If an aircraft type is no longer worth operating in passenger traffic, why is it in cargo traffic?

By | December 10, 2023

Several factors contribute to the transition of aircraft from passenger service to cargo operations when they are no longer considered viable for carrying passengers. Here are some reasons why older aircraft types may find a second life in cargo operations:

  1. Economic Viability: Aircraft that are no longer cost-effective for passenger service due to factors like higher fuel consumption or maintenance costs may still be economically viable for cargo operations. Cargo airlines may be able to operate these aircraft at a lower cost, especially if the demand for air cargo is high.
  2. Cargo Conversion: Some older passenger aircraft undergo modifications to convert them into dedicated cargo planes. The removal of passenger seats and installation of cargo doors allows these aircraft to efficiently transport goods. Cargo conversion can extend the operational life of an aircraft beyond its original passenger service.
  3. Reduced Regulatory Requirements: Cargo operations may have different regulatory requirements compared to passenger services. Older aircraft that no longer meet the latest standards for passenger transport may still comply with cargo regulations, making them suitable for cargo operations.
  4. Payload Capacity: While an older aircraft may not be suitable for carrying a large number of passengers, it may still have a significant payload capacity. Cargo airlines value aircraft that can transport a high volume of goods, and older models may fit this requirement.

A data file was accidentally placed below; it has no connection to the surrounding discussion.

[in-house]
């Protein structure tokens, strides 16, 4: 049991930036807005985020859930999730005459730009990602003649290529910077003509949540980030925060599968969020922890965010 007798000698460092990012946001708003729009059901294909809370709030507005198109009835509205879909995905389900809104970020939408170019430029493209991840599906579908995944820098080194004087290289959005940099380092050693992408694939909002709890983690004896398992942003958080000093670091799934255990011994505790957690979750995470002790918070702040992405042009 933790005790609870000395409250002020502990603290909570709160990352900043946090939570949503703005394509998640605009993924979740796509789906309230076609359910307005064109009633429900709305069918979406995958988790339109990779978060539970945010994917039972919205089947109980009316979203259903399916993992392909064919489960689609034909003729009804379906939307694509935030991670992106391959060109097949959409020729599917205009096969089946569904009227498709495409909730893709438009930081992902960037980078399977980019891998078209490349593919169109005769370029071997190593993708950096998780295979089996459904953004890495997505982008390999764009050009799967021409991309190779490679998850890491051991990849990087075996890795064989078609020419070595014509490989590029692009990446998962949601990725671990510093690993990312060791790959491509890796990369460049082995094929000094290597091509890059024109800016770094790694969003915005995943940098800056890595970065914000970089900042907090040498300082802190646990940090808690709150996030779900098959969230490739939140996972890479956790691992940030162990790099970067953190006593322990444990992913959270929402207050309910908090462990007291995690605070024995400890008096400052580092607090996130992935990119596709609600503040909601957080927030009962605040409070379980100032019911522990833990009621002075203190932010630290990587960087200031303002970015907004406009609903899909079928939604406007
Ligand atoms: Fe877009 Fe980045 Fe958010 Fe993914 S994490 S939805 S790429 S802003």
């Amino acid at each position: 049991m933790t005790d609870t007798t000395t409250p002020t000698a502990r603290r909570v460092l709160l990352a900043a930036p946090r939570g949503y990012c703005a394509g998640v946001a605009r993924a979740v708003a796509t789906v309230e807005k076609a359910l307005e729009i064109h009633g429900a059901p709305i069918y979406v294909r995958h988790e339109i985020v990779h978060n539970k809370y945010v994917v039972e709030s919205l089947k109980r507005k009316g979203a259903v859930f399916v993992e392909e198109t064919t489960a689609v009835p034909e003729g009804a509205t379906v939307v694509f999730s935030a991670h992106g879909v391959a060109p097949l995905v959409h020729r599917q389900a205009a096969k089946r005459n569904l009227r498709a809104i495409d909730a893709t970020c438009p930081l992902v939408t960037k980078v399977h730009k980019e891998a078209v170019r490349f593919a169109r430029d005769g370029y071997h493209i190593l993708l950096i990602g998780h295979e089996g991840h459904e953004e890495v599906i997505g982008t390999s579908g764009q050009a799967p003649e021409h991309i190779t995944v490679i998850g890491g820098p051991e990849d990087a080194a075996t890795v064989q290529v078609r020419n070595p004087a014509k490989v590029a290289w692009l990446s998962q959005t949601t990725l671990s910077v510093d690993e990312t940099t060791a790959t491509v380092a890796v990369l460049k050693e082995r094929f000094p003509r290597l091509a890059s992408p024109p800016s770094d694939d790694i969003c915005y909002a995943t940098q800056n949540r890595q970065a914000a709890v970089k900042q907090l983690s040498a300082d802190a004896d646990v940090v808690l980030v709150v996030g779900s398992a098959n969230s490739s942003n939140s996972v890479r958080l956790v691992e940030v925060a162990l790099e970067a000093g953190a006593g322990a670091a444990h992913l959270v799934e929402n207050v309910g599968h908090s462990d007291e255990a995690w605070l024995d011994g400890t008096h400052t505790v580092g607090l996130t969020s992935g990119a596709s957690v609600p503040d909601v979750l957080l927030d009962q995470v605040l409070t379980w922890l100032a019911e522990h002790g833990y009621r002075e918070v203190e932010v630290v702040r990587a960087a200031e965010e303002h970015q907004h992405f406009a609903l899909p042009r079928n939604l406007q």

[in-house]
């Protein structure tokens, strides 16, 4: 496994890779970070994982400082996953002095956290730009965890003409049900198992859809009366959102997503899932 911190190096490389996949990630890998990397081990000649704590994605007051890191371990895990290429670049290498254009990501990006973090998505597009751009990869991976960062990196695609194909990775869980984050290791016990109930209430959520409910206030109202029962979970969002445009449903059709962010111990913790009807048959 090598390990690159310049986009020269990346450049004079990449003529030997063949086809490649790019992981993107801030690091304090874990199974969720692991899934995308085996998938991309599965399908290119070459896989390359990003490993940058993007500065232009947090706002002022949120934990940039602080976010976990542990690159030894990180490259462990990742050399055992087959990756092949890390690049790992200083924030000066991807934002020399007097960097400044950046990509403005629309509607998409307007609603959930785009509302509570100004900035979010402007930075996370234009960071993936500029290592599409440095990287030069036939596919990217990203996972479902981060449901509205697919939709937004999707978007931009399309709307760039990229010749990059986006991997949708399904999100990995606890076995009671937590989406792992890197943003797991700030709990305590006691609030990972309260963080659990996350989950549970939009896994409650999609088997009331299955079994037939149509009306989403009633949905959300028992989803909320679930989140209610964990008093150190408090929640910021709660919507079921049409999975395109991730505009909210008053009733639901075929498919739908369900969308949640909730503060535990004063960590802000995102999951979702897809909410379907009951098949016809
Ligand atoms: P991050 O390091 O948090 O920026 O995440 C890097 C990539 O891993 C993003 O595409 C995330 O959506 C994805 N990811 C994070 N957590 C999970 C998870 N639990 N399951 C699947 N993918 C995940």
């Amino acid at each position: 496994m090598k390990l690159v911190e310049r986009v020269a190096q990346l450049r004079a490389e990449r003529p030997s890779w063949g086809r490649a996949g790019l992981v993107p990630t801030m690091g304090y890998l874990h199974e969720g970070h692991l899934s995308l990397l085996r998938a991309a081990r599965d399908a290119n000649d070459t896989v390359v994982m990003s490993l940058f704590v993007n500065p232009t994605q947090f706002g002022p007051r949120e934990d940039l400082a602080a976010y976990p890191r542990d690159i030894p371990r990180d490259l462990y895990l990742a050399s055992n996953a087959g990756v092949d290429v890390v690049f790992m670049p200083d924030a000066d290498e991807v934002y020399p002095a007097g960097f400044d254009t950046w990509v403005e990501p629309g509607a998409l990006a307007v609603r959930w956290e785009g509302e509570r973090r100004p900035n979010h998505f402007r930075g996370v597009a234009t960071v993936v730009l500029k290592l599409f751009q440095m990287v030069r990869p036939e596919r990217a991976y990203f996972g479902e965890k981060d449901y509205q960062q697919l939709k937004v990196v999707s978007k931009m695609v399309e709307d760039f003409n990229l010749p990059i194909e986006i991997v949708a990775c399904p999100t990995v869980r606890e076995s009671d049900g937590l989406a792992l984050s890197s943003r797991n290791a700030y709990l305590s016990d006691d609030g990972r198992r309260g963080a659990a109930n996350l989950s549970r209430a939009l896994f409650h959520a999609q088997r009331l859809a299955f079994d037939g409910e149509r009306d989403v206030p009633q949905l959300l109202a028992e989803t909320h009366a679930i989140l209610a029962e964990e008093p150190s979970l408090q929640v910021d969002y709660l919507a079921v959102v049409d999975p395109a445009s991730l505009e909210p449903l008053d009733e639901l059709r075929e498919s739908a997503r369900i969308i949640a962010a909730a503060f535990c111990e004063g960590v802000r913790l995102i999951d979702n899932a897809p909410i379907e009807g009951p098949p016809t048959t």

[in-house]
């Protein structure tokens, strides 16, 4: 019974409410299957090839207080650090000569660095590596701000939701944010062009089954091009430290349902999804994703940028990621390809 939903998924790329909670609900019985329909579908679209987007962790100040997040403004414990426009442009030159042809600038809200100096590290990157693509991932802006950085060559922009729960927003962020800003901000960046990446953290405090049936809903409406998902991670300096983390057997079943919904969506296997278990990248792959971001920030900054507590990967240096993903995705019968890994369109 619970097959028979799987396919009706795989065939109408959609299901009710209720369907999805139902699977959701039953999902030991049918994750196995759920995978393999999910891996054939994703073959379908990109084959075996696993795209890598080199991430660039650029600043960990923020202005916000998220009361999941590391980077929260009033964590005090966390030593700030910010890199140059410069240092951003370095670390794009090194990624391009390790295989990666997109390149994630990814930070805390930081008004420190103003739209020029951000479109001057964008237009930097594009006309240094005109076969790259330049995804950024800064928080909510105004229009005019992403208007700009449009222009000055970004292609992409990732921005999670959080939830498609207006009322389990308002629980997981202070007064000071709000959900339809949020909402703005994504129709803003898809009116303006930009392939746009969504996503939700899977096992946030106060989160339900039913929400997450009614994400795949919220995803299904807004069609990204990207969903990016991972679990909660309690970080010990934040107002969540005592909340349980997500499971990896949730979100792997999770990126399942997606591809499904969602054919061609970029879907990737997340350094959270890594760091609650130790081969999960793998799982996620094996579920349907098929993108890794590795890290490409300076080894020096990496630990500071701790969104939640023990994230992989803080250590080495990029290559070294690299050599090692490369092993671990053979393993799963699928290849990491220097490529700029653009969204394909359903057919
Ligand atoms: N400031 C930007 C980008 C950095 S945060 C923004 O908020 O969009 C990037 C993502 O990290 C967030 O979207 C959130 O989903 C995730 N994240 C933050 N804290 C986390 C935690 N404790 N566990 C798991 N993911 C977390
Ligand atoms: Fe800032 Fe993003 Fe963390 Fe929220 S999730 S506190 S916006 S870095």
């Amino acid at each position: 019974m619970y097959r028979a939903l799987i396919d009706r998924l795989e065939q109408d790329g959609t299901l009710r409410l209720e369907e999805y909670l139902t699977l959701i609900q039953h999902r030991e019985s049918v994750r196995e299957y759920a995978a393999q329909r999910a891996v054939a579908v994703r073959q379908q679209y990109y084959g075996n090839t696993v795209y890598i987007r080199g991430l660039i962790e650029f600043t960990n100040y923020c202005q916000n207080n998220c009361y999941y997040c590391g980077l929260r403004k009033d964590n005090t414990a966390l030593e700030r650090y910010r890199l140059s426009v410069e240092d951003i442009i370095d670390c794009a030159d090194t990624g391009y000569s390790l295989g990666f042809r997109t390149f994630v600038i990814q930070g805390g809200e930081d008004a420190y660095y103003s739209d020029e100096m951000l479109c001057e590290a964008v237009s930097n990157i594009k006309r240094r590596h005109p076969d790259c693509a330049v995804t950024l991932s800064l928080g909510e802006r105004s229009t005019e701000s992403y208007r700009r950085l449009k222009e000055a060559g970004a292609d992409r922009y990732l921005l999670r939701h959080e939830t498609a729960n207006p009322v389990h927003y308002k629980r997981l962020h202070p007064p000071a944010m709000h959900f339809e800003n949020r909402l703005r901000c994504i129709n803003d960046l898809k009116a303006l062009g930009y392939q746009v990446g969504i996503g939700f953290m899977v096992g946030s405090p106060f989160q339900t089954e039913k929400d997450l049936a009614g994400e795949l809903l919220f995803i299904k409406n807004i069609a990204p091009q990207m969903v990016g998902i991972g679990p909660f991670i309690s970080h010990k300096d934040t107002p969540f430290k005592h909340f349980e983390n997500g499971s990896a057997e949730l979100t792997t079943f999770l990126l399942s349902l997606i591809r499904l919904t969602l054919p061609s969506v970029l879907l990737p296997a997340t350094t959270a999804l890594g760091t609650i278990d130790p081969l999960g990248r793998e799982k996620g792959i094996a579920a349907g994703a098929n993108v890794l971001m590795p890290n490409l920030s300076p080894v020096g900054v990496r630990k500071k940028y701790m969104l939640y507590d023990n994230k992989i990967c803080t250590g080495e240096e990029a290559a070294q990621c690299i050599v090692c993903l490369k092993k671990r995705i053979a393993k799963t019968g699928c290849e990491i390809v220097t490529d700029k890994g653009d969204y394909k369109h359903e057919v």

5. Freighter Demand: The growth of e-commerce and global trade has led to increased demand for air cargo services. Cargo airlines may find it economically feasible to operate older aircraft in freighter configurations to meet this demand.
  6. Extended Lifecycle: Cargo operations generally involve fewer pressurization cycles and a less demanding operational environment compared to passenger flights. This can contribute to an extended lifecycle for an aircraft when used in cargo service.
  7. Secondary Markets: Older aircraft that are retired from major airlines may find a second life in regions with growing air cargo demand or where there is a need for cost-effective freighter capacity. These aircraft can be sold or leased to cargo operators in secondary markets.
  8. Adaptability: Cargo operations often have more flexibility in terms of aircraft adaptability. Older aircraft that may not meet the specific requirements of modern passenger service can still find use in cargo transportation with minimal modifications.
  9. Cost of Acquisition: Cargo airlines may acquire older aircraft at a lower cost compared to purchasing newer models. This cost advantage can make older aircraft financially attractive for cargo operators.
  10. Spare Parts Availability: The existence of a large pool of spare parts for older aircraft types can make their maintenance more cost-effective, especially when compared to newer, less common models.

In summary, the transition of older aircraft from passenger service to cargo operations is driven by economic considerations, adaptability, and the specific requirements of the air cargo industry. As long as these aircraft can meet safety and regulatory standards for cargo transport, they can continue to contribute to the air freight industry.